Hybrid SAXS modelling results and flexibility analysis. Results for the (a) EptA:DDM complex and (b) EptA:DPC complex. (i) Hybrid SAXS models generated for each of the complexes using the combined MPBuilder/PACKMOL/CORAL approach. The atomic structure of EptA is represented in cartoon mode and coloured grey. The detergent corona around EptA is represented as pale blue and orange coloured lines for DDM and DPC, respectively. (ii) Comparison of the SAXS experimental data (coloured red and blue for EptA:DDM and EptA:DPC, respectively) with the scattering curves computed from the best fitting hybrid models (black solid line). The lower insets show the error-weighted residual difference plot for the fits. (iii) Flexibility analysis of the complexes using the EOM. Distance profiles (Rg) of the random pools of PDC conformations generated (grey histograms) and of the selected ensembles of conformations that best fit the SAXS data (red and blue histograms for EptA:DDM and EptA:DPC, respectively). The fits of the selected ensembles to the experimental data and residuals are shown in the inset. For EptA:DDM the selected ensemble consists of a narrow population of similar compact conformations, and two wide populations of both compact and extended conformations are selected for EptA:DPC, indicating significant conformational flexibility.

Though the DPC data were very well described by single models calculated by the hybrid procedure, systematic deviations were observed at higher angles for the data of the protein in DDM micelles [Fig. 4[link](a) and 4(b) panel (ii)]. This led us to speculate that intrinsic flexibility of EptA may differ between the two detergent conditions and that a structural ensemble may better represent the conformation of the protein in solution. EOM (Bernadó et al., 2007[Bernadó, P., Mylonas, E., Petoukhov, M. V., Blackledge, M. & Svergun, D. I. (2007). J. Am. Chem. Soc. 129, 5656-5664.]) was applied to investigate the flexibility of EptA in DDM and DPC micelles. EOM constructs a pool of randomized conformations, using high-resolution structure components as rigid bodies with linkers and terminal regions modelled as flexible dummy residues. From this pool ensembles of conformers are selected through a series of elitism steps, with the final ensemble providing a computed scattering pattern that best fits the experimental data. For both EptA detergent complexes the bridging linker between the soluble and transmembrane domains (including the detergent corona as modelled in the MPBuilder/PACKMOL protocol) was defined as flexible and a pool of randomized conformations were generated. The selection protocol identified ensembles that best fit the scattering data and the distance distributions of these ensembles compared with that of the initial pool [Fig. 4[link](a) and 4(b) panel (iii)]. For EptA:DDM the distribution of the selected ensemble is narrow and clearly shifted to small Rg values, indicating that, under these conditions, EptA adopts a small range of compact conformations. The metric of flexibility Rflex is 34.8%, compared with 89.0% calculated for the pool, indicating that the EptA is not significantly flexible in DDM. In contrast, for EptA:DPC two broad populations of conformations are observed in the distribution at low Rg and high Rg values and the calculated Rflex is 91.6%, compared with 88.6% for the pool. Thus, in DPC EptA exists in a range of conformations and is significantly more flexible. From this analysis the conformational flexibility of EptA was determined to be significantly larger in DPC than in DDM micelles, with the latter again clearly showing a preference for compact structures.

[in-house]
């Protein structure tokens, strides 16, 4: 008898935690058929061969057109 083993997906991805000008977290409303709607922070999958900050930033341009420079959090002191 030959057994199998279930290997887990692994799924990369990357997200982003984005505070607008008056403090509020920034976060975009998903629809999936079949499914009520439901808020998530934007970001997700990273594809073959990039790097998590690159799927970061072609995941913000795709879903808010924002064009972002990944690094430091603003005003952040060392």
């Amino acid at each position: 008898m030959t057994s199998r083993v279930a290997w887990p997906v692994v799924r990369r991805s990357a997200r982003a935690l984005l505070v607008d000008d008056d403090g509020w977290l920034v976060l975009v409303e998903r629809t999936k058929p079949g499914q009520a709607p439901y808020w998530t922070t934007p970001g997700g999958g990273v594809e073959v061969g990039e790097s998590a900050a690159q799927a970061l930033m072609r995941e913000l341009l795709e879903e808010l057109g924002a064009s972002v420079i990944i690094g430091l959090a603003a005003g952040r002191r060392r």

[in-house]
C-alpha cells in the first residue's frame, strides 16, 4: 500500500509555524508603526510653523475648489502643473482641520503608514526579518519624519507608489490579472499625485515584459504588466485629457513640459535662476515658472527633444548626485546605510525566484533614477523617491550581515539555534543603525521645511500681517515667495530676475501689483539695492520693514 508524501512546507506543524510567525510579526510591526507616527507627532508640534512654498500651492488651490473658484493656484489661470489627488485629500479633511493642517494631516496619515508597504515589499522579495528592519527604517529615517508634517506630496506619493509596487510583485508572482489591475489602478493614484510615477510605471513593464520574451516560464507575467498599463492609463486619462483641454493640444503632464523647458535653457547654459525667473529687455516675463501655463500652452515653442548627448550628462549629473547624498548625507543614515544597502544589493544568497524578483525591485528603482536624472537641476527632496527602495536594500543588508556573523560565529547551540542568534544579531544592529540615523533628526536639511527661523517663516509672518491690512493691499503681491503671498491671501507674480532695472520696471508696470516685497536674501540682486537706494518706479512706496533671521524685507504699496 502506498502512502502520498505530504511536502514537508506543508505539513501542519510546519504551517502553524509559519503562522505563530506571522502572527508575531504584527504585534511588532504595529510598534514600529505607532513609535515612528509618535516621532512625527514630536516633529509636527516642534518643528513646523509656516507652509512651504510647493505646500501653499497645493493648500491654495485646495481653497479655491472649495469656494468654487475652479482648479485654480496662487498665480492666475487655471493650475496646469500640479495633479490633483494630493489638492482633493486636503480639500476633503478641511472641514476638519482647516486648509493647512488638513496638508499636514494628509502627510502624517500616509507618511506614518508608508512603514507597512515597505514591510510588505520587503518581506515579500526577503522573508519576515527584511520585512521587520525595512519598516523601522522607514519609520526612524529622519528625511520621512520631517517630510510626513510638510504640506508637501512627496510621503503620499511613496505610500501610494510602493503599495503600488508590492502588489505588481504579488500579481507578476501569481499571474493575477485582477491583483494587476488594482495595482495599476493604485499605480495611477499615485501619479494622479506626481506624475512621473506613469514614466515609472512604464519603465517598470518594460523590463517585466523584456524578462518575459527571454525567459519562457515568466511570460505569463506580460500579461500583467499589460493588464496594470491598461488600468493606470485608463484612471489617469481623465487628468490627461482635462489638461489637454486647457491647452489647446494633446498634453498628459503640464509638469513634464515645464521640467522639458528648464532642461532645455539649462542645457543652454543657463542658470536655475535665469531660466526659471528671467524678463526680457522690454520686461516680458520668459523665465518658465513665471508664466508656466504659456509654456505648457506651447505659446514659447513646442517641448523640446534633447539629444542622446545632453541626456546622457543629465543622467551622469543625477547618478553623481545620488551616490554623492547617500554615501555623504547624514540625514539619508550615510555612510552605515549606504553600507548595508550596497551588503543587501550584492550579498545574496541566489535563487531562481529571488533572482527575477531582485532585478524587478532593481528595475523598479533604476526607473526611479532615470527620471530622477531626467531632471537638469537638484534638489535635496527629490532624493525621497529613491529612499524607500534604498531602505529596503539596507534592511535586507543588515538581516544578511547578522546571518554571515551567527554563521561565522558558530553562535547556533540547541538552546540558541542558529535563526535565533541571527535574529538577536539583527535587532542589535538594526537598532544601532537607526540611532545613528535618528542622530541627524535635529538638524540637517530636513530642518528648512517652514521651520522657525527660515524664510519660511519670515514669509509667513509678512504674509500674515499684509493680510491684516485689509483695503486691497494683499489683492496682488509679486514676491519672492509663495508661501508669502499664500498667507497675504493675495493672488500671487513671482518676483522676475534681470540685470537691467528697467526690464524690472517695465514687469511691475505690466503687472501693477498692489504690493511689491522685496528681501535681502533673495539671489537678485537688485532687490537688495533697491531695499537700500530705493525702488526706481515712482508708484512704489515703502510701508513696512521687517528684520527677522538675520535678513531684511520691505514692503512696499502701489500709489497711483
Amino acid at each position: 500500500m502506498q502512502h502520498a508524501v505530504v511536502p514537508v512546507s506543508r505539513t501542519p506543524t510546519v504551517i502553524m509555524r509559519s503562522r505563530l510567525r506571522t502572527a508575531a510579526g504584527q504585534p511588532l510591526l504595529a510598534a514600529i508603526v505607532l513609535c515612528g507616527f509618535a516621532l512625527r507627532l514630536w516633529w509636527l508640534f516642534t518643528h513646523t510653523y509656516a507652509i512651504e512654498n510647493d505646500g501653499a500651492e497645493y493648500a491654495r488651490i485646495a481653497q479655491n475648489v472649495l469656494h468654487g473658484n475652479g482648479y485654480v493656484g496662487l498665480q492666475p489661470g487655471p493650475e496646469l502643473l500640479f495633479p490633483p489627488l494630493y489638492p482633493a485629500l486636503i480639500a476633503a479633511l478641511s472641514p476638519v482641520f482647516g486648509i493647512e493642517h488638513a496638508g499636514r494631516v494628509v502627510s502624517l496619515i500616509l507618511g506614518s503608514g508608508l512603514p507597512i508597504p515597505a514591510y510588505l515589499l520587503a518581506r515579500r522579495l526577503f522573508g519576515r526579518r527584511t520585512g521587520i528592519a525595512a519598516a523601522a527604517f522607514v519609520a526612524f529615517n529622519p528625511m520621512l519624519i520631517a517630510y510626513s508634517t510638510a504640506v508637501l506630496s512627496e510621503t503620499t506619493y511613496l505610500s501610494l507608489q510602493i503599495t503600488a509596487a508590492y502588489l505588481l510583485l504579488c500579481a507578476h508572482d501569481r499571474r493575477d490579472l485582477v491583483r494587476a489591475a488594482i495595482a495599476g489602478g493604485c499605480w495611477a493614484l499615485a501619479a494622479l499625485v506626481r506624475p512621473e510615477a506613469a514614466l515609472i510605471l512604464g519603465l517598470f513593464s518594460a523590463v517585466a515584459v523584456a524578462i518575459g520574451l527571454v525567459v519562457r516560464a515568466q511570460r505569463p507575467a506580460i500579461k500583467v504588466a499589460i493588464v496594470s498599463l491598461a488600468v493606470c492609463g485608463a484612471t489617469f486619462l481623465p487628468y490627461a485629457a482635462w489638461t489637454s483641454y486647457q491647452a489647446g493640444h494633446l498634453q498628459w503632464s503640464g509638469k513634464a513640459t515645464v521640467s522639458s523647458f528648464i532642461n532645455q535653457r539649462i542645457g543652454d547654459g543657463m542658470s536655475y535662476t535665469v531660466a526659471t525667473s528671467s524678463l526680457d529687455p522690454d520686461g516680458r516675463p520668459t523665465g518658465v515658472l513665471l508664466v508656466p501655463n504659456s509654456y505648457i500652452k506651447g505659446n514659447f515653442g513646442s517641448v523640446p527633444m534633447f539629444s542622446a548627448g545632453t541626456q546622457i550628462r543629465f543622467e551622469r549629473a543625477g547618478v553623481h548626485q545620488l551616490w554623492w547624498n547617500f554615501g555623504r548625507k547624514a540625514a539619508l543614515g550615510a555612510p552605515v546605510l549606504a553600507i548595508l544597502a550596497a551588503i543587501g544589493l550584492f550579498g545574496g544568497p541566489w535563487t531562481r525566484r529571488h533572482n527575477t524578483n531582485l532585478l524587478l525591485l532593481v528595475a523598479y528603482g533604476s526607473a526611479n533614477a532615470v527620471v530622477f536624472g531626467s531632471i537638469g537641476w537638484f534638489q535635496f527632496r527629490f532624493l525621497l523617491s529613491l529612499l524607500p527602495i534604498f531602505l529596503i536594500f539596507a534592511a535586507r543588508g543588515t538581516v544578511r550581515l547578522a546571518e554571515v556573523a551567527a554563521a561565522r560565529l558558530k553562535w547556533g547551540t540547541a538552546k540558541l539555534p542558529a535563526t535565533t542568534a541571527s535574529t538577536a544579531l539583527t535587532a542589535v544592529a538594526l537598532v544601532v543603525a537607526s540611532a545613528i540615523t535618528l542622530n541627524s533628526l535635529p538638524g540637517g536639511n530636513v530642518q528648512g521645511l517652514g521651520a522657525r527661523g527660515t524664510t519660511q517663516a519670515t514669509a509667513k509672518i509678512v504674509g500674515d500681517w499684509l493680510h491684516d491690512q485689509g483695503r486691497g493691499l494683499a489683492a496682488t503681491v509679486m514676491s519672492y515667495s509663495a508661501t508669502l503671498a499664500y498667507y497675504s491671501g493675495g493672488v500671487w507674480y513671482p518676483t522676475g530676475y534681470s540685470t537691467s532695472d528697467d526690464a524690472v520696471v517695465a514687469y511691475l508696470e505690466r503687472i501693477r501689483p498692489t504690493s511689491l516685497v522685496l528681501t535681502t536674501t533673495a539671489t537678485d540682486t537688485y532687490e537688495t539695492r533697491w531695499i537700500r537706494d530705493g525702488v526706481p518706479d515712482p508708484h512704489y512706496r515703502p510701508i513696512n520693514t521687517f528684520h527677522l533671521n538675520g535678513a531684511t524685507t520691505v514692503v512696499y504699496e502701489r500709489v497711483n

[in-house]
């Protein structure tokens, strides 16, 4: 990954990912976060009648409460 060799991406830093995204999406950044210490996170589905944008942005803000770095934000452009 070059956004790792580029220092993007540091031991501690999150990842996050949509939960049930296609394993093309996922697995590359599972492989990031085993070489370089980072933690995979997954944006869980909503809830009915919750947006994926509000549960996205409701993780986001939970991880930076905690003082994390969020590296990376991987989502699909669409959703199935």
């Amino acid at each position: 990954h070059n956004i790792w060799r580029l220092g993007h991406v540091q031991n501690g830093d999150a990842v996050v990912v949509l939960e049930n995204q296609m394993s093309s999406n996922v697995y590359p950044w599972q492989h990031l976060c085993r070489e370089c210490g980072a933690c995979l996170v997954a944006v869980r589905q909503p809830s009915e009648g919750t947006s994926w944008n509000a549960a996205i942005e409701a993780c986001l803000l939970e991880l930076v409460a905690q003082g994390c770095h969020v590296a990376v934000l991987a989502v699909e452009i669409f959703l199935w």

3.5. Characterizing the flexible regions of EptA mutants in detergent micelles by intrinsic fluorescence analysis